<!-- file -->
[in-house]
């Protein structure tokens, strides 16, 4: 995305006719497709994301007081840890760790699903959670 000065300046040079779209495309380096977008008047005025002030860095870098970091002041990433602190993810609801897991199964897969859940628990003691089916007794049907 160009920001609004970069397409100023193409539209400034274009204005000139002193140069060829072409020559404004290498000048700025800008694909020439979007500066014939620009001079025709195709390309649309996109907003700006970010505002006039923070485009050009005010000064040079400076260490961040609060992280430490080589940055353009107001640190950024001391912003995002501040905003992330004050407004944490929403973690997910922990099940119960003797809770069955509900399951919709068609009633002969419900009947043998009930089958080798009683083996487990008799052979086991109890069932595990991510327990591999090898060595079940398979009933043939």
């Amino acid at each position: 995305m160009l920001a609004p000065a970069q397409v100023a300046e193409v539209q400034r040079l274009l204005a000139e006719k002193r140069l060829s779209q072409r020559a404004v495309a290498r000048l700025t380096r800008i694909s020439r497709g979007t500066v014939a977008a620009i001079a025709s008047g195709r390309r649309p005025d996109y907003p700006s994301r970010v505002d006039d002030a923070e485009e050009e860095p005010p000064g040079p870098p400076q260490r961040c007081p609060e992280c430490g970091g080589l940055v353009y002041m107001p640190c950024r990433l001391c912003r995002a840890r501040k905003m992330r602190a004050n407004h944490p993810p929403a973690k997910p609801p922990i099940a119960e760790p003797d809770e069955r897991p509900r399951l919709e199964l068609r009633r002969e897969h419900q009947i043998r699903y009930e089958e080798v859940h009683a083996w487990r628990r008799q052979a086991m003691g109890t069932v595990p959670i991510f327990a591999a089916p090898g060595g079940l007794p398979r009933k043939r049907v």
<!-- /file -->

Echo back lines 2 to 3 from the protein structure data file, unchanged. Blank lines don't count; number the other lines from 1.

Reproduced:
């Protein structure tokens, strides 16, 4: 995305006719497709994301007081840890760790699903959670 000065300046040079779209495309380096977008008047005025002030860095870098970091002041990433602190993810609801897991199964897969859940628990003691089916007794049907 160009920001609004970069397409100023193409539209400034274009204005000139002193140069060829072409020559404004290498000048700025800008694909020439979007500066014939620009001079025709195709390309649309996109907003700006970010505002006039923070485009050009005010000064040079400076260490961040609060992280430490080589940055353009107001640190950024001391912003995002501040905003992330004050407004944490929403973690997910922990099940119960003797809770069955509900399951919709068609009633002969419900009947043998009930089958080798009683083996487990008799052979086991109890069932595990991510327990591999090898060595079940398979009933043939």
């Amino acid at each position: 995305m160009l920001a609004p000065a970069q397409v100023a300046e193409v539209q400034r040079l274009l204005a000139e006719k002193r140069l060829s779209q072409r020559a404004v495309a290498r000048l700025t380096r800008i694909s020439r497709g979007t500066v014939a977008a620009i001079a025709s008047g195709r390309r649309p005025d996109y907003p700006s994301r970010v505002d006039d002030a923070e485009e050009e860095p005010p000064g040079p870098p400076q260490r961040c007081p609060e992280c430490g970091g080589l940055v353009y002041m107001p640190c950024r990433l001391c912003r995002a840890r501040k905003m992330r602190a004050n407004h944490p993810p929403a973690k997910p609801p922990i099940a119960e760790p003797d809770e069955r897991p509900r399951l919709e199964l068609r009633r002969e897969h419900q009947i043998r699903y009930e089958e080798v859940h009683a083996w487990r628990r008799q052979a086991m003691g109890t069932v595990p959670i991510f327990a591999a089916p090898g060595g079940l007794p398979r009933k043939r049907v």